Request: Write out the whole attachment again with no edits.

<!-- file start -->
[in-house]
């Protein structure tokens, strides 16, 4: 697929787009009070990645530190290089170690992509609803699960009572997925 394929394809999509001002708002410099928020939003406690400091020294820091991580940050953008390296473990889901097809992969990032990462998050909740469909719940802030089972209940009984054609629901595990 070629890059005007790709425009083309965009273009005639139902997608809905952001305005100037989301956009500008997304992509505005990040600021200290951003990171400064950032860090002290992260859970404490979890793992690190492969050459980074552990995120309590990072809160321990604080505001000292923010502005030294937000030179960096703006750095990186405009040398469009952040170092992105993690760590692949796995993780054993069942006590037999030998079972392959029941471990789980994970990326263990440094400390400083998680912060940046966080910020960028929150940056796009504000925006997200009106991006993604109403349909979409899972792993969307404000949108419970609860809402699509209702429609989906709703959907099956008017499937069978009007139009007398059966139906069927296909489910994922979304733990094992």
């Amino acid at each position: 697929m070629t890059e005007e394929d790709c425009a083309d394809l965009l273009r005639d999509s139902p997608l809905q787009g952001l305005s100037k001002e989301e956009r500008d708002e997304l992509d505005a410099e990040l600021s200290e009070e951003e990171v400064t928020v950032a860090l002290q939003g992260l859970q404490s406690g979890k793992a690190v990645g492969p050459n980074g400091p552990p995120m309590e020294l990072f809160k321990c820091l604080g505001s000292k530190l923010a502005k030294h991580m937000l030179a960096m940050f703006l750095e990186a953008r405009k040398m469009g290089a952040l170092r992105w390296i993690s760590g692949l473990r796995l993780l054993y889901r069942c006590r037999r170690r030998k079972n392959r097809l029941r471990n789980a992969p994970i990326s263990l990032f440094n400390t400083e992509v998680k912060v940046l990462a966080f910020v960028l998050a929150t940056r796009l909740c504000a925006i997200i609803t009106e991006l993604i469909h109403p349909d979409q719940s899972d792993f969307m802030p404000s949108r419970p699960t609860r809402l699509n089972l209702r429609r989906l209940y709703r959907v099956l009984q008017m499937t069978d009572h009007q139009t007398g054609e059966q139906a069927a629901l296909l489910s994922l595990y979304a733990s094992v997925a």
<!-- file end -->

[in-house]
């Protein structure tokens, strides 16, 4: 697929787009009070990645530190290089170690992509609803699960009572997925 394929394809999509001002708002410099928020939003406690400091020294820091991580940050953008390296473990889901097809992969990032990462998050909740469909719940802030089972209940009984054609629901595990 070629890059005007790709425009083309965009273009005639139902997608809905952001305005100037989301956009500008997304992509505005990040600021200290951003990171400064950032860090002290992260859970404490979890793992690190492969050459980074552990995120309590990072809160321990604080505001000292923010502005030294937000030179960096703006750095990186405009040398469009952040170092992105993690760590692949796995993780054993069942006590037999030998079972392959029941471990789980994970990326263990440094400390400083998680912060940046966080910020960028929150940056796009504000925006997200009106991006993604109403349909979409899972792993969307404000949108419970609860809402699509209702429609989906709703959907099956008017499937069978009007139009007398059966139906069927296909489910994922979304733990094992």
């Amino acid at each position: 697929m070629t890059e005007e394929d790709c425009a083309d394809l965009l273009r005639d999509s139902p997608l809905q787009g952001l305005s100037k001002e989301e956009r500008d708002e997304l992509d505005a410099e990040l600021s200290e009070e951003e990171v400064t928020v950032a860090l002290q939003g992260l859970q404490s406690g979890k793992a690190v990645g492969p050459n980074g400091p552990p995120m309590e020294l990072f809160k321990c820091l604080g505001s000292k530190l923010a502005k030294h991580m937000l030179a960096m940050f703006l750095e990186a953008r405009k040398m469009g290089a952040l170092r992105w390296i993690s760590g692949l473990r796995l993780l054993y889901r069942c006590r037999r170690r030998k079972n392959r097809l029941r471990n789980a992969p994970i990326s263990l990032f440094n400390t400083e992509v998680k912060v940046l990462a966080f910020v960028l998050a929150t940056r796009l909740c504000a925006i997200i609803t009106e991006l993604i469909h109403p349909d979409q719940s899972d792993f969307m802030p404000s949108r419970p699960t609860r809402l699509n089972l209702r429609r989906l209940y709703r959907v099956l009984q008017m499937t069978d009572h009007q139009t007398g054609e059966q139906a069927a629901l296909l489910s994922l595990y979304a733990s094992v997925a």